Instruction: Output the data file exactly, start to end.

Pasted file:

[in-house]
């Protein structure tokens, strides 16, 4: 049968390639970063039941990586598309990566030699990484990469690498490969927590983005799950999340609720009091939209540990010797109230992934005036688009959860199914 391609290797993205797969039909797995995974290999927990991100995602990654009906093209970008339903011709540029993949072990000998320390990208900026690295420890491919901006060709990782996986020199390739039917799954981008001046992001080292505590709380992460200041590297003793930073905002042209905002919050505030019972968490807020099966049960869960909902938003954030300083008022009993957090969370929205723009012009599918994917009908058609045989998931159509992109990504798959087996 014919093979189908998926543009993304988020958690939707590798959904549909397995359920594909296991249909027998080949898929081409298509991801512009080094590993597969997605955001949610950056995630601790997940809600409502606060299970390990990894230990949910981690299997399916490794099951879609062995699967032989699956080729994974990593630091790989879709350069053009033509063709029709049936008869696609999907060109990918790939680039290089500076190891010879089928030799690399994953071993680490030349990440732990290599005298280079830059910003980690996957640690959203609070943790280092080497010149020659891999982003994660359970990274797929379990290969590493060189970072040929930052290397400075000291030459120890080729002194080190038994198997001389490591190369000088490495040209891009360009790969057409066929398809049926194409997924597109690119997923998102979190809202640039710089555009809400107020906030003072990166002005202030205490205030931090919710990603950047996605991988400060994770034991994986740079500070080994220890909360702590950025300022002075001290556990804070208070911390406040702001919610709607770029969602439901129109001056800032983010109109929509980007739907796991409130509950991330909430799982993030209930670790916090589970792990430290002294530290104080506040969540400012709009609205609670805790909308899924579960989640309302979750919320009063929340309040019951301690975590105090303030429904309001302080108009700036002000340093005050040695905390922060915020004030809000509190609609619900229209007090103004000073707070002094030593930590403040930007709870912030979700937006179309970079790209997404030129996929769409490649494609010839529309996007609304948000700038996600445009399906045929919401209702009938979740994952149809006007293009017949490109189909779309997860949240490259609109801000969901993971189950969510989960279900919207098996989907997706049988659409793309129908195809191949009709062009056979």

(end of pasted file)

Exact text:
[in-house]
């Protein structure tokens, strides 16, 4: 049968390639970063039941990586598309990566030699990484990469690498490969927590983005799950999340609720009091939209540990010797109230992934005036688009959860199914 391609290797993205797969039909797995995974290999927990991100995602990654009906093209970008339903011709540029993949072990000998320390990208900026690295420890491919901006060709990782996986020199390739039917799954981008001046992001080292505590709380992460200041590297003793930073905002042209905002919050505030019972968490807020099966049960869960909902938003954030300083008022009993957090969370929205723009012009599918994917009908058609045989998931159509992109990504798959087996 014919093979189908998926543009993304988020958690939707590798959904549909397995359920594909296991249909027998080949898929081409298509991801512009080094590993597969997605955001949610950056995630601790997940809600409502606060299970390990990894230990949910981690299997399916490794099951879609062995699967032989699956080729994974990593630091790989879709350069053009033509063709029709049936008869696609999907060109990918790939680039290089500076190891010879089928030799690399994953071993680490030349990440732990290599005298280079830059910003980690996957640690959203609070943790280092080497010149020659891999982003994660359970990274797929379990290969590493060189970072040929930052290397400075000291030459120890080729002194080190038994198997001389490591190369000088490495040209891009360009790969057409066929398809049926194409997924597109690119997923998102979190809202640039710089555009809400107020906030003072990166002005202030205490205030931090919710990603950047996605991988400060994770034991994986740079500070080994220890909360702590950025300022002075001290556990804070208070911390406040702001919610709607770029969602439901129109001056800032983010109109929509980007739907796991409130509950991330909430799982993030209930670790916090589970792990430290002294530290104080506040969540400012709009609205609670805790909308899924579960989640309302979750919320009063929340309040019951301690975590105090303030429904309001302080108009700036002000340093005050040695905390922060915020004030809000509190609609619900229209007090103004000073707070002094030593930590403040930007709870912030979700937006179309970079790209997404030129996929769409490649494609010839529309996007609304948000700038996600445009399906045929919401209702009938979740994952149809006007293009017949490109189909779309997860949240490259609109801000969901993971189950969510989960279900919207098996989907997706049988659409793309129908195809191949009709062009056979």